Mobile workstation comparison

Posted by Robert Dow on October 3rd 2017 | Discuss
Categories: Hardware Review,
Tags: hp dell workstations xi pny mobile workstations precision

Four different machines 

At Siggraph Dell announced a new Anniversary edition thin and light 5520 Precision mobile workstation in recognition of the brands 20-year contribution to the mobile space. While Dell was celebrating their 20th anniversary PNY took the occasion to throw their hat in the ring by introducing their first workstation product, the Prevail Pro P4000 & P3000 mobile workstations. 

We had the opportunity to stack up the 20-year veteran against the new upstart this week, as well as others. 

When evaluating a mobile workstation, from our point of view, we think the Pmark with weight (pounds) included is a very good base. But, there are (at least) two ways to use the Pmark.

First, let’s review what goes into a Pmark: Price, Performance, Power, and in the case of a mobile device, Pounds. 

The equation is pretty straight forward: 

  1. One way to use it is to pick a performance number that favors your favorite product, and then use the published specifications.
  2. Another way is to run a battery of tests and take the average score., and use published specifications.
  3. A third method is to use an average score, measure the actual power being consumed during test.
  4. And lastly (for this litany) is to use number three above and include the weight of the power supply (PSU).

We will show you our results for item two, and four.

The machines
Many people will look at the following list and say that’s not a fair comparison, different CPUs, different GPUs, and different screen size. Yes, all true, but this is a comparison. There will always be variances in design and products, but these products are built for the same purpose, to provide the user with the best mobile workstation experience. 


For the performance tests, we ran ViewPerf 12.1, Cinebench R15, Passmark, and GeekBench 4. As you might expect, some machines did better in one test than another, however, the Dell 7710 did best in all tests except ViewPerf, an in that one the PNY P4000 did 22% better than the 7710 this was expected given the 7710’s larger form factor. 

But, in terms of the Pmark, anyway you want to use it, once again the @Xi PowerGO 15/7 took the prize in specifications, while the Del 5510 won on measured results.

Many reviewers will simply use ViewPerf for evaluating a workstation, and that’s what the consortium’s test was designed for. ViewPerf, developed and maintained by the Spec organization, is a tried and trusted series of tests that incorporates several real-world applications, and so it is not considered a simulated test, like the others. 

ViewPerf uses Catiia, Creo, Maya, Siemens, and Solidworks, as well as a data set from MRI files, and energy.

Each one of those tests is given a unique score, and so if you are working in a specific field, like say CAD, then you can look at the Siemens or Catia results to judge how well the workstation you are considering might do on your data.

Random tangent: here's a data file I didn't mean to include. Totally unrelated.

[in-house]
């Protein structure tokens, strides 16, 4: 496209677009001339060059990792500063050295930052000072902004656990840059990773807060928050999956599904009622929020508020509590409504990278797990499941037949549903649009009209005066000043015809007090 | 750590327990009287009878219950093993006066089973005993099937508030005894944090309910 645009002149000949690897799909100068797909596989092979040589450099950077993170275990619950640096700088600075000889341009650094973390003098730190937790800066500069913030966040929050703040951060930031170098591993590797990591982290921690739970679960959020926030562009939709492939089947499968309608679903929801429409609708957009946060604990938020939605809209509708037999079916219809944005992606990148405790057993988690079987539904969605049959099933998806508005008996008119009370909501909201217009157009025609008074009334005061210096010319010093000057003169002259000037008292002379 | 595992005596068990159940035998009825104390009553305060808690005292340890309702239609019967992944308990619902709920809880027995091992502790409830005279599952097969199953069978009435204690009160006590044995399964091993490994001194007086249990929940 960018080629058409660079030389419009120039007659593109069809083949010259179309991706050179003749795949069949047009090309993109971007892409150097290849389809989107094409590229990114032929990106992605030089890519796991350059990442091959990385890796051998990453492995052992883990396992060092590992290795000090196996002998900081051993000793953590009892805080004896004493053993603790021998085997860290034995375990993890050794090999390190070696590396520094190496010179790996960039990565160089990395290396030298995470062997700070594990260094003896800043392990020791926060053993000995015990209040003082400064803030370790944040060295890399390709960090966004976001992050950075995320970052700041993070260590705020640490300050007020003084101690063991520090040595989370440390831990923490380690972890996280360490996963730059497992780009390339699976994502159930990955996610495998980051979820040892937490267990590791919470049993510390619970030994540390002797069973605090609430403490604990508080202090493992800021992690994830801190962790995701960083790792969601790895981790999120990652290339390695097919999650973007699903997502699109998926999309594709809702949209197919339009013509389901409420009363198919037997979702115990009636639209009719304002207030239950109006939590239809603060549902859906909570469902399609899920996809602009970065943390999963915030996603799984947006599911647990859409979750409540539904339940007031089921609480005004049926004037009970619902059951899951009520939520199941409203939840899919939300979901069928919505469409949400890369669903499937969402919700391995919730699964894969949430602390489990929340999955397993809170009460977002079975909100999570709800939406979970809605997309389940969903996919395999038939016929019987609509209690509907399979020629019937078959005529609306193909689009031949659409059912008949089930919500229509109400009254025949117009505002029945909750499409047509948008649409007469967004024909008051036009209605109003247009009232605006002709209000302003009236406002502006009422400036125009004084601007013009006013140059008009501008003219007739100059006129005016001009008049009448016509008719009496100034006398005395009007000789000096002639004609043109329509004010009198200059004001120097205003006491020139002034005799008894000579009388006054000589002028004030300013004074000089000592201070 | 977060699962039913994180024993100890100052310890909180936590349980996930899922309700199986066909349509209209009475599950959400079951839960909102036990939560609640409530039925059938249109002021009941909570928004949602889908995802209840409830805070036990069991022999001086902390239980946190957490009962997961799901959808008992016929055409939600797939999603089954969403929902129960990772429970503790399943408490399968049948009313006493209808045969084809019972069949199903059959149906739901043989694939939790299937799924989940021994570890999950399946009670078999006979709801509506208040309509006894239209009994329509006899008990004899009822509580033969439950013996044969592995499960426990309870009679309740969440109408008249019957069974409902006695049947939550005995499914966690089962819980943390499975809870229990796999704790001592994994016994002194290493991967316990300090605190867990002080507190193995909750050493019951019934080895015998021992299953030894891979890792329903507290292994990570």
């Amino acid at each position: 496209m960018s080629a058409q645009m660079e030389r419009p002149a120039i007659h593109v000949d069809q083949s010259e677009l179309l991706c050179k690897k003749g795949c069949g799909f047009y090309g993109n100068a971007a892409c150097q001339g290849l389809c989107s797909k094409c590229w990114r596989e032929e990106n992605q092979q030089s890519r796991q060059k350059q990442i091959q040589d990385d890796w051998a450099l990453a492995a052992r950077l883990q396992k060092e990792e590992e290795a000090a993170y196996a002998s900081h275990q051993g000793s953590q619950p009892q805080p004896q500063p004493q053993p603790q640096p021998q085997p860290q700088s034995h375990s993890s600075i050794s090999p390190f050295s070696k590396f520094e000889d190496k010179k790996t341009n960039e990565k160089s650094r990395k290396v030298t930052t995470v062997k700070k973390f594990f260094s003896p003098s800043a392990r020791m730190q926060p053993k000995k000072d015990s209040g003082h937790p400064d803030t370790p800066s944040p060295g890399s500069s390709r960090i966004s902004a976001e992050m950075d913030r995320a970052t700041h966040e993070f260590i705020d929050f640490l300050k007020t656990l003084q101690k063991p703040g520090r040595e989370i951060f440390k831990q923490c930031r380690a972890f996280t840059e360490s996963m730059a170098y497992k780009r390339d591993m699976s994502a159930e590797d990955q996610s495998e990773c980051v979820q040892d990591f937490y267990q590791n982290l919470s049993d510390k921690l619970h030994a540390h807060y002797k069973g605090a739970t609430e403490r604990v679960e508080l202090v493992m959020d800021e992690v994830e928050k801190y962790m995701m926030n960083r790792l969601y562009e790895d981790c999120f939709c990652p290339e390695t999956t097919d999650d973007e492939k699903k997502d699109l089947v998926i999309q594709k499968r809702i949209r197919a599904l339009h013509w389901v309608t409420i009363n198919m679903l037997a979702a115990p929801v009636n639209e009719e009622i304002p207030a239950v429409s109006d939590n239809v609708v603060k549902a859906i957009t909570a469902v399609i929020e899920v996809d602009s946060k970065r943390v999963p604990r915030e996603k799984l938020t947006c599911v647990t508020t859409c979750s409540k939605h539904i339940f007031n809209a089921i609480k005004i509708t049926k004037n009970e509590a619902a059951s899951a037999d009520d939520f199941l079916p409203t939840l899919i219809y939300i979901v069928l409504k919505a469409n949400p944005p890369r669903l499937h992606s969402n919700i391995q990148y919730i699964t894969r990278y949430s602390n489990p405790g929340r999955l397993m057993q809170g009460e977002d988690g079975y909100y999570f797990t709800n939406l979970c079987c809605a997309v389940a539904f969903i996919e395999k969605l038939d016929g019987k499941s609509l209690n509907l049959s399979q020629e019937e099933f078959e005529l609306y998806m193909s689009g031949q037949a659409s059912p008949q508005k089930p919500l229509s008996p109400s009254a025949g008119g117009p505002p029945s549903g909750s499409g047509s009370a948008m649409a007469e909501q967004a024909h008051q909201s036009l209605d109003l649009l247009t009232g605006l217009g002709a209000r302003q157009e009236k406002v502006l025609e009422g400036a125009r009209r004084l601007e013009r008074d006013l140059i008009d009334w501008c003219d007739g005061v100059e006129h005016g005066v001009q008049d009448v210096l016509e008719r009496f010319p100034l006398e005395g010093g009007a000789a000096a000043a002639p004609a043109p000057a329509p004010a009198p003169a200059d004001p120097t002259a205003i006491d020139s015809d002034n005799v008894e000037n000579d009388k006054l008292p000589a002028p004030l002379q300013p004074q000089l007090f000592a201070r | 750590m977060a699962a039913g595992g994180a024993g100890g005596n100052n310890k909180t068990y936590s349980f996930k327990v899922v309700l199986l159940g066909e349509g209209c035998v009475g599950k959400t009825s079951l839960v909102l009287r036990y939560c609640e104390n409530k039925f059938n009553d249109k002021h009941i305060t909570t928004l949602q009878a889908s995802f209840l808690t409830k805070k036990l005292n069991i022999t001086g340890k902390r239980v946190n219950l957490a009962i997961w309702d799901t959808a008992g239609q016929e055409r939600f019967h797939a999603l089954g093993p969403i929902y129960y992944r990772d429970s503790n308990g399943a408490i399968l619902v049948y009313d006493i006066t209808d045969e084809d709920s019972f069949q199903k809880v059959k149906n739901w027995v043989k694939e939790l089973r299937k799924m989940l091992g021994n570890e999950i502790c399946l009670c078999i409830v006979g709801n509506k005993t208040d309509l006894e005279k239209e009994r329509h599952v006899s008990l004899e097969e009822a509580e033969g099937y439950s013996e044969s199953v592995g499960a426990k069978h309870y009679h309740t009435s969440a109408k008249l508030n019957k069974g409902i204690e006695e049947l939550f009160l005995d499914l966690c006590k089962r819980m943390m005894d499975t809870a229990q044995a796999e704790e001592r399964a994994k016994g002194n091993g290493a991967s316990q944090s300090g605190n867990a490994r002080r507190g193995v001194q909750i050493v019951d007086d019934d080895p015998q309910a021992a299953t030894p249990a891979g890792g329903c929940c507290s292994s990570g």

For the purposes of calculating the Pmark, we took the average of those test scores for the ViewPerf entry in our overall average performance number. However, ViewPerf is an important enough test we thought its results should be shown separately.

Depending upon what your personal preferences are, one of these machines should satisfy you. Jon for example wants a lot of pixels, and no weight. The Dell 5520 is his choice. Alex likes a big high-resolution screen and isn’t afraid of a little bulk, so he tends toward the Dell 7710. I’m a power freak and for me the PNY is the best choice, while Kathleen thinks the @Xi is the coolest looking, well performing machine. Notice, none of us put price even in the equation. Generally speaking we don’t think many users of professional workstations, especially mobile units put price very high on their list. 

What do we think?
The machines have a mix of Xeon and I7 CPUs, and this will probably be the last year we’ll see that. With the introduction of the W series Xeon processors from Dell, workstation suppliers will be strongly discouraged from using an I7 as a workstation processor. Intel may even go so far as to punish such companies by denying marketing dollars.

Also, late this year AMD’s workstation CPU will be out, and possibly late this year, but early next year for sure we will start to see AMD CPU based workstations, both mobile and desktop/side/under/rack. We also expect to see AMD APU entry-level workstations, mostly in the mobile segment.

However, BOXX just announced a Threadripper-based workstation, and we’ll be testing that soon.

Epilog – cons of Pmark
Alex Herrera isn’t a fan of Pmark. Reason being, it applies equal value to all the metrics (e.g. performance, price, power weight) when buyers will be looking at different features he feels price-performance is worth making a “combo” mark, but beyond that, you’ve got buyers that care about performance far more than weight, for example. Or vice versa. And ditto for power.

For performance, Alex does not think it’s true that “Many reviewers will simply use ViewPerf for evaluating a workstation, and that’s what the consortium’s test was designed for.”

Viewperf is one good test, but it definitely is not a comprehensive system-level test. It stresses the rendering side only, mostly GPU. Cinebench also pure rendering. Alex thinks SPECwpc is a much better, holistic battery of tests which does evaluate the entire system (and which happens to include virtually all the Viewperf datasets).

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